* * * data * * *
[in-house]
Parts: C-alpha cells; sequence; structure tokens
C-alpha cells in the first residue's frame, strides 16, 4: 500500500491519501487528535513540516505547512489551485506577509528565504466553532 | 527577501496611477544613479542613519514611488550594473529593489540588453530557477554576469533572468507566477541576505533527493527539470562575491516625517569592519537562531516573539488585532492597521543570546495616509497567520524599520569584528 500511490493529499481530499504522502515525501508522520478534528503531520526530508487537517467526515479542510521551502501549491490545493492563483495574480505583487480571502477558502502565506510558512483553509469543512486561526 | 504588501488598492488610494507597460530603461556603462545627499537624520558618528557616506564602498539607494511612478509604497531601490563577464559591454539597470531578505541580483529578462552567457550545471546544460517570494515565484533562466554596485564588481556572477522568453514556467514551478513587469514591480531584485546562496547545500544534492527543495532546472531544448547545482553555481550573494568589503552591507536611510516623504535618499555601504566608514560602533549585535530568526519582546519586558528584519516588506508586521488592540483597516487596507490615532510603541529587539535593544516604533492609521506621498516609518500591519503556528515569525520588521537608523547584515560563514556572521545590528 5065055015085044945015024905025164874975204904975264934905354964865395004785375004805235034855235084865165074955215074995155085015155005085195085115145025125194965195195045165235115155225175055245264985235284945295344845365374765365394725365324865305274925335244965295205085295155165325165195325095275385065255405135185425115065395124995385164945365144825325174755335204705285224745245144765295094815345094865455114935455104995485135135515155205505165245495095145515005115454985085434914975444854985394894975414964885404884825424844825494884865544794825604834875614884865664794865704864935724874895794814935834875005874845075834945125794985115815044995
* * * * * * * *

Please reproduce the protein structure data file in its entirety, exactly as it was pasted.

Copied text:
[in-house]
Parts: C-alpha cells; sequence; structure tokens
C-alpha cells in the first residue's frame, strides 16, 4: 500500500491519501487528535513540516505547512489551485506577509528565504466553532 | 527577501496611477544613479542613519514611488550594473529593489540588453530557477554576469533572468507566477541576505533527493527539470562575491516625517569592519537562531516573539488585532492597521543570546495616509497567520524599520569584528 500511490493529499481530499504522502515525501508522520478534528503531520526530508487537517467526515479542510521551502501549491490545493492563483495574480505583487480571502477558502502565506510558512483553509469543512486561526 | 504588501488598492488610494507597460530603461556603462545627499537624520558618528557616506564602498539607494511612478509604497531601490563577464559591454539597470531578505541580483529578462552567457550545471546544460517570494515565484533562466554596485564588481556572477522568453514556467514551478513587469514591480531584485546562496547545500544534492527543495532546472531544448547545482553555481550573494568589503552591507536611510516623504535618499555601504566608514560602533549585535530568526519582546519586558528584519516588506508586521488592540483597516487596507490615532510603541529587539535593544516604533492609521506621498516609518500591519503556528515569525520588521537608523547584515560563514556572521545590528 5065055015085044945015024905025164874975204904975264934905354964865395004785375004805235034855235084865165074955215074995155085015155005085195085115145025125194965195195045165235115155225175055245264985235284945295344845365374765365394725365324865305274925335244965295205085295155165325165195325095275385065255405135185425115065395124995385164945365144825325174755335204705285224745245144765295094815345094865455114935455104995485135135515155205505165245495095145515005115454985085434914975444854985394894975414964885404884825424844825494884865544794825604834875614884865664794865704864935724874895794814935834875005874845075834945125794985115815044995